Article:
What Color Is Mars, And Why? | Screen Rant

Mars is one of the most famous planets in the Solar System, and part of this is due to its iconic color. Despite being such a minuscule speck in the grand scheme of outer space, our own Solar System is a pretty fascinating place. It's home to eight unique planets, each of which has its own unique characteristics. Jupiter is a massive gas giant, Saturn has gorgeous rings, and Earth is the only known planet with life.

Then there's Mars. Mars is the fourth planet from the Sun and one of the closest to Earth. Out of all the planets in the Solar System, Mars is one of the most fascinating —  primarily because of humans' fascination with finding life there. Research has shown evidence of water and carbon molecules on Mars, reinforcing the idea that life may have once existed there. It's a mystery that may take years to fully explain, but even so, it remains one of the biggest topics in all of space exploration.

Related: NASA Rover Creates A Silly Face On Mars While Digging For Rock Samples

Another famous aspect of Mars is its color. Earth is a mixture of green and blue, Venus has a faint yellow hue, and Neptune has a deep blue color. When it comes to Mars, its color is very distinctly red. The planet isn't uniformly the exact same red color, but rather a combination of red, orange, and brown tones. There are even some sections of Mars that are stark white. Overall, however, its red appearance is the most visible. There's a reason Mars is called the 'Red Planet,' after all.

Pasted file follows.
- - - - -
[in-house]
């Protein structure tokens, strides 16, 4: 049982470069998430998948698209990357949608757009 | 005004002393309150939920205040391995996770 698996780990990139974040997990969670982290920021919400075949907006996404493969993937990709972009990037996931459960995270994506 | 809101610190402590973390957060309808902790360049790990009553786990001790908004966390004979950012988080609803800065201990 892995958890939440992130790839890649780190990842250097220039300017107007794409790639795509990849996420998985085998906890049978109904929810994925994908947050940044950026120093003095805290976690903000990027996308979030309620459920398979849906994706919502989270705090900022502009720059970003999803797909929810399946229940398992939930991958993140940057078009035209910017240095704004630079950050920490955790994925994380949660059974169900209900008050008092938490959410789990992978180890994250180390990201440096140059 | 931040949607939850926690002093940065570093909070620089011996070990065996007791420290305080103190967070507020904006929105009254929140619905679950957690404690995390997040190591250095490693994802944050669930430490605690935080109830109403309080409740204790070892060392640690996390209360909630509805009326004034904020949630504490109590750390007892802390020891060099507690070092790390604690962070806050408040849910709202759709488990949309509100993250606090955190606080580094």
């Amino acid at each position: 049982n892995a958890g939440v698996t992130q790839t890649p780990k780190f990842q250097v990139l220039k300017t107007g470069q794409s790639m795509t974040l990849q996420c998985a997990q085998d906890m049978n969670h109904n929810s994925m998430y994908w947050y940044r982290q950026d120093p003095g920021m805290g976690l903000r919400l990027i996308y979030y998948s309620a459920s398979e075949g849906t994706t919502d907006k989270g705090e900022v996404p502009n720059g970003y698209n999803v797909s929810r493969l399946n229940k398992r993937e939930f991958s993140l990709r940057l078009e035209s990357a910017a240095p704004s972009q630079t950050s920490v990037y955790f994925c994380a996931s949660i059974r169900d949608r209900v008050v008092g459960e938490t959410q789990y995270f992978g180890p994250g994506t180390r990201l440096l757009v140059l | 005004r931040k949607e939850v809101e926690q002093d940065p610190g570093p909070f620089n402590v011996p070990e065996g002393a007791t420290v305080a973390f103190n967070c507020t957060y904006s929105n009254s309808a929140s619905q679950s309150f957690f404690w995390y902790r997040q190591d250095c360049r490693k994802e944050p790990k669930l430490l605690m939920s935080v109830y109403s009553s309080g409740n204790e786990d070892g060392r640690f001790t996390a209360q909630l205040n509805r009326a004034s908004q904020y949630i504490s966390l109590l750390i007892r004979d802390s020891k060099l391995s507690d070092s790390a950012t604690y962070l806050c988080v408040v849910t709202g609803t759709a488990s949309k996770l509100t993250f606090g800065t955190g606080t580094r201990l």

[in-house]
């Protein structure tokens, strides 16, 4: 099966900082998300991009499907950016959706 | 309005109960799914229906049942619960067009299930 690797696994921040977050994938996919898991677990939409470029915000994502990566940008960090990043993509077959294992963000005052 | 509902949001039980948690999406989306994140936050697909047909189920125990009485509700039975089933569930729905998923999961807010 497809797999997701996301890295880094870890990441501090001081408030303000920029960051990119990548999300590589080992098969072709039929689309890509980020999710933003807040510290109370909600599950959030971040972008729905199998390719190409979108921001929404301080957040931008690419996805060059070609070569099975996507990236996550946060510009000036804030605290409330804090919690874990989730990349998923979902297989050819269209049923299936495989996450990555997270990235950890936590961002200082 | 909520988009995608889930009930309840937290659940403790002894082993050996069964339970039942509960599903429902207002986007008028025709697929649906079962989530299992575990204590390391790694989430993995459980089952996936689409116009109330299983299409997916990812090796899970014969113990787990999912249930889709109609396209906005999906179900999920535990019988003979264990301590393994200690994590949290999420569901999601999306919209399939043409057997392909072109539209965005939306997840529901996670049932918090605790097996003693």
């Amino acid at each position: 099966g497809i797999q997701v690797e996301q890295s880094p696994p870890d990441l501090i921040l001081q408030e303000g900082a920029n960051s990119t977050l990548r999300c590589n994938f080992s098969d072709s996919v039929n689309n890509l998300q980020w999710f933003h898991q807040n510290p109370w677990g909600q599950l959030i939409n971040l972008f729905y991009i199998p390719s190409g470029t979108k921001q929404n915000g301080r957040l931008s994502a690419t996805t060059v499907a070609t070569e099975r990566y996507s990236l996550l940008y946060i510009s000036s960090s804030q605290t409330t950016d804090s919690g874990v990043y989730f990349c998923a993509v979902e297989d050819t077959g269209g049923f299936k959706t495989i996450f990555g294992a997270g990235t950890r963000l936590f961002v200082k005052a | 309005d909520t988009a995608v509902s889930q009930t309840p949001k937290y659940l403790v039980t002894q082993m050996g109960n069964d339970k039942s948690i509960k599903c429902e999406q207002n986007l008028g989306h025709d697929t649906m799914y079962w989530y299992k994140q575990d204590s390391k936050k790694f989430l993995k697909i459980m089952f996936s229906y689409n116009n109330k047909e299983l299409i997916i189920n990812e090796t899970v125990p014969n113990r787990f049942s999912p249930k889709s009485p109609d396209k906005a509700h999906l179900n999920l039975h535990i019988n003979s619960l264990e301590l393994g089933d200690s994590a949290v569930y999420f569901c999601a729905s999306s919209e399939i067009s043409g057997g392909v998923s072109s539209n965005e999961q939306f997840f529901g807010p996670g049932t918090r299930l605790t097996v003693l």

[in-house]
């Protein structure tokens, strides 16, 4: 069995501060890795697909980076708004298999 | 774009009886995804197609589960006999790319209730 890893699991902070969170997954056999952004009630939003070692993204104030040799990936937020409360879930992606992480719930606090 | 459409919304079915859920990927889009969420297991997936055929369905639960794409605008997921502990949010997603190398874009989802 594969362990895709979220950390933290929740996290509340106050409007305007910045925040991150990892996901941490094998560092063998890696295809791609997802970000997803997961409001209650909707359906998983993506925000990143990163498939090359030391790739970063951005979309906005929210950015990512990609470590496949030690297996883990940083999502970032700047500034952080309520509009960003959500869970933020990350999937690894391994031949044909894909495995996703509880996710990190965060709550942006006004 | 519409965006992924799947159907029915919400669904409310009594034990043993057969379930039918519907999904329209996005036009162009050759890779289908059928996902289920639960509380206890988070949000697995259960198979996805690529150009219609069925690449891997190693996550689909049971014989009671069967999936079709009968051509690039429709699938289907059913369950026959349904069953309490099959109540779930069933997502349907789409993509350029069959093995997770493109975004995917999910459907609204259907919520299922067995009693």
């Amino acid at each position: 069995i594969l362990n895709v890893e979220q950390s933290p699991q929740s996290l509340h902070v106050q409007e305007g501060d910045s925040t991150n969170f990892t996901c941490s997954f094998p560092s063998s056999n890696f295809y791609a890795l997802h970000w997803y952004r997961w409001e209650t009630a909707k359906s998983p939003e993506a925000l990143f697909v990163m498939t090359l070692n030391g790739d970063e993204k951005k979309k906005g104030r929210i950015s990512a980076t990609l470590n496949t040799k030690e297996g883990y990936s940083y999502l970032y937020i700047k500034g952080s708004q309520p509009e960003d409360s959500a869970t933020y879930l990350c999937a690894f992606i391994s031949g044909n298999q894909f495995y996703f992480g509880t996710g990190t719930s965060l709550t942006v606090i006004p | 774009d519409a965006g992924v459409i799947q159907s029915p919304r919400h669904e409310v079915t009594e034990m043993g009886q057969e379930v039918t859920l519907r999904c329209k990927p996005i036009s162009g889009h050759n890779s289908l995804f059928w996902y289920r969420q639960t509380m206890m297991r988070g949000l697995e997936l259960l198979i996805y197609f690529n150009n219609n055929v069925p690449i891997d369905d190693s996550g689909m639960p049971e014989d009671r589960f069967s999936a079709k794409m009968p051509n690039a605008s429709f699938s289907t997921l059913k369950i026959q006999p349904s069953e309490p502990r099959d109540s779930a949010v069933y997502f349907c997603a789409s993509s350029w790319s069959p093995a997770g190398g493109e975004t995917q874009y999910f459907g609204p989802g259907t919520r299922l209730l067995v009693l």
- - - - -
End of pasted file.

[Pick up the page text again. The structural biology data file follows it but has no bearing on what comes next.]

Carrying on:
So Mars is red. That's easy enough to explain. But why is Mars red? It all has to do with the planet's composition. Many of the rocks on Mars are rich in iron. Just like when iron sits outside for too long on Earth and forms rust from iron oxidization, the same thing happens on Mars. Because much of the Mars surface is dominated by iron-rich rocks, they make the planet appear noticeably red from a distance.

Should someone visit Mars, however, they'd find that the red color is much more muted in-person. When those rocks oxidize and form rust, most of the rust is captured in Mars' thin atmosphere above the surface. The red color is unmistakable from a distance, but standing on the surface of Mars, the Red Planet would appear much more orange, tan, and brown. That's because you'd be standing on Mars and looking at all of its ancient rocks rather than gazing at its red atmosphere from millions of miles away.

In short, while Mars is primarily a red planet, that's not the only color present there. This is often the case with many things in the universe. The Moon, for example, appears to be gray and nothing more. In reality, parts of our lunar neighbor have faint sections of red and blue. There's always more than meets the eye with outer space, and in the case of Mars' color, it's no different.

Next: What Is A Gas Giant Planet & What Are Some Examples?

Source: NASA



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